LLC Operating Agreement: Why It’s Important To Have One

LLC Operating Agreement: Why It’s Important To Have OneOne of the things that makes a limited liability company more flexible to operate than a C corporation or S corp is the LLC operating agreement. This agreement is one of the fundamental business contracts you’ll want to have in place if you own or co-own an LLC’s equity.

Why?

The operating agreement, sometimes referred to as an LLC membership agreement replaces the stiff formalities of corporate bylaws and shareholders’ agreements (and related meetings, resolutions, etc.) with a single blueprint signed by the limited liability company’s members (equity owners) that states how the members have agreed their LLC should be run.

Should You Have An Operating Agreement If Your State Doesn’t Require One?

Even if your state doesn’t mandate an operating agreement, it’s a good idea to have one for two primary reasons:

(1) financial institutions and other third parties will want to see a copy of your operating agreement before doing business with you (e.g. opening a bank checking account); and

(2) the operating agreement reduces the likelihood of disputes when there are multiple owners because the agreement makes it clear how the company will be operated, what triggers an equity sale (e.g. a member’s death), and other key issues.

Are The Terms Of An LLC Membership Agreement The Same For Every Limited Liability Company?

No. Because the goals for your business are unique to you, there are LLC terms and conditions that will vary from other operating agreements.

For example, you may choose to have the members manage the company. This is very common if the LLC is owned by 1-3 members. On the other hand, you may want to have a single manager instead, particularly where some members are merely passive investors.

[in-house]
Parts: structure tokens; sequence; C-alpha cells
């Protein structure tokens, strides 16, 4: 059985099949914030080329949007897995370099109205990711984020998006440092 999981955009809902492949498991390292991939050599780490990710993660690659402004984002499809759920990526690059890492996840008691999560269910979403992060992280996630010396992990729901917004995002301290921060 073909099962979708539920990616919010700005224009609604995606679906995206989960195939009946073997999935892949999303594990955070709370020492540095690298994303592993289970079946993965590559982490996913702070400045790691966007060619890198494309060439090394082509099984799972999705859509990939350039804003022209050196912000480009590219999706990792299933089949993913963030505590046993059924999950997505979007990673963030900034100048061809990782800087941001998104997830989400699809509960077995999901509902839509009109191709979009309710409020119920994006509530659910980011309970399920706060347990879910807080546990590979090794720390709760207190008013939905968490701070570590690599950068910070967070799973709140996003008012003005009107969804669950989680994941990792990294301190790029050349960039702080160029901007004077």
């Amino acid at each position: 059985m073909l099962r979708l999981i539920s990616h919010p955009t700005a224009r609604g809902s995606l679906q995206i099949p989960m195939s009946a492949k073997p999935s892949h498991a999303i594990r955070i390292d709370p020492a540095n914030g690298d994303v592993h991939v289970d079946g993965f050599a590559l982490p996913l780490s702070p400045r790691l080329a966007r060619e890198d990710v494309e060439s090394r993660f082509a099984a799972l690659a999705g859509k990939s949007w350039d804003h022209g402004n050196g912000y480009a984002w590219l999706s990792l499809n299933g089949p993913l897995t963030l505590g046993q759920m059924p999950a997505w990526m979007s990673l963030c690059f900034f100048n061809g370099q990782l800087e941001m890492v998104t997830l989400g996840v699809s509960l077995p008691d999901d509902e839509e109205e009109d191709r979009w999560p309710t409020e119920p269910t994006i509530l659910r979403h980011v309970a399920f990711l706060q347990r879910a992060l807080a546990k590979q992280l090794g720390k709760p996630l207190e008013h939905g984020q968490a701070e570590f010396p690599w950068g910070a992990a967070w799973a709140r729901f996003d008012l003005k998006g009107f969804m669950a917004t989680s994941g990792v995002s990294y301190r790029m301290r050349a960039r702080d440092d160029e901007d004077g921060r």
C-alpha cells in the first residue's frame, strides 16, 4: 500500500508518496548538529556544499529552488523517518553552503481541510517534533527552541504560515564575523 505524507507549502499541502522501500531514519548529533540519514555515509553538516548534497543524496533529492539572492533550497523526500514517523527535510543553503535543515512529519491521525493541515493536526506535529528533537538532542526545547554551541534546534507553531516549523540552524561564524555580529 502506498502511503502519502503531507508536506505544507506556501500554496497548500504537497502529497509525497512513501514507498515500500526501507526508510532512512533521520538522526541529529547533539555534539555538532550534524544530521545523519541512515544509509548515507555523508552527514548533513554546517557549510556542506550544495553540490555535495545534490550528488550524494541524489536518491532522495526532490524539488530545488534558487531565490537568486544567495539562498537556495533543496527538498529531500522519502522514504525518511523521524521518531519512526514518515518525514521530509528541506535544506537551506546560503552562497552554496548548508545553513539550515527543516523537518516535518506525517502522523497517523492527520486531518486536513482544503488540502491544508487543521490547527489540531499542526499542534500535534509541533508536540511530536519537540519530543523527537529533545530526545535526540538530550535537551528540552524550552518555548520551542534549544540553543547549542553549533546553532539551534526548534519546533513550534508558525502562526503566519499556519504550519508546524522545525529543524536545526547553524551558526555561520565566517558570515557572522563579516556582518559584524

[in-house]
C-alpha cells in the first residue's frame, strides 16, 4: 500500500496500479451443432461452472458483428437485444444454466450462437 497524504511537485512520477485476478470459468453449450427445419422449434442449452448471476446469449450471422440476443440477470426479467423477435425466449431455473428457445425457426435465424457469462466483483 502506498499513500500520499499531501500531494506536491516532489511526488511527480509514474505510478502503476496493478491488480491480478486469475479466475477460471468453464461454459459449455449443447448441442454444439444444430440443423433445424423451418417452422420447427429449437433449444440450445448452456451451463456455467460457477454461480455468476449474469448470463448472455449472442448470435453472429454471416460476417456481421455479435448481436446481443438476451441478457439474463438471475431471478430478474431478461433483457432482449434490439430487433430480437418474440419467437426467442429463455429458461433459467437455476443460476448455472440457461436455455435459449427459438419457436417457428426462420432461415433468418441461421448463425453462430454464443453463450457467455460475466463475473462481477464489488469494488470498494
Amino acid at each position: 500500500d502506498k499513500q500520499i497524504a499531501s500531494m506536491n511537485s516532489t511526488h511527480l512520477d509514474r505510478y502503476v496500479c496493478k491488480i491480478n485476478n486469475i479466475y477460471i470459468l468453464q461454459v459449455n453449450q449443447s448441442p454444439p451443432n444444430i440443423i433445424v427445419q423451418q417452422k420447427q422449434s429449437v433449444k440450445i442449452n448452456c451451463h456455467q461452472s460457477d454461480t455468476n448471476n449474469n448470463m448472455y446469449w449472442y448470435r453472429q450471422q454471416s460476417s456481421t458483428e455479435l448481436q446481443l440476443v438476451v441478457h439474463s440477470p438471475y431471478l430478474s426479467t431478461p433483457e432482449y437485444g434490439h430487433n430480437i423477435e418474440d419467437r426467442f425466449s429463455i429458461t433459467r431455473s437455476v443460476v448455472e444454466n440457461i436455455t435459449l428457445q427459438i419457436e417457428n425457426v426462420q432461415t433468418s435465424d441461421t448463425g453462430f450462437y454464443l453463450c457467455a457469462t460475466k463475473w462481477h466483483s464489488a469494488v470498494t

In addition, you might elect to have the LLC treated by the U.S. Internal Revenue Service (IRS) as if it were a Subchapter S corporation for federal taxation purposes. Or, depending upon your circumstances, you might choose to have the IRS treat your LLC as a pass-through entity (a sole proprietorship for a single member LLC or a partnership for a multi-member limited liability company) for taxation purposes.

Your choices in these and other matters will be reflected in the language your business lawyer uses to prepare your LLC operating agreement.

Where Do You Get An LLC Operating Agreement?

Business Attorney Mike Young prepares operating agreements (a.k.a. membership agreements) for new and existing limited liability companies. If you need an agreement for your LLC, contact us today for a flat fee quote.

Author Mike Young, Esq.

To get legal help from Attorney Mike Young, call 214-546-4247 or click here now to schedule a phone consultation.

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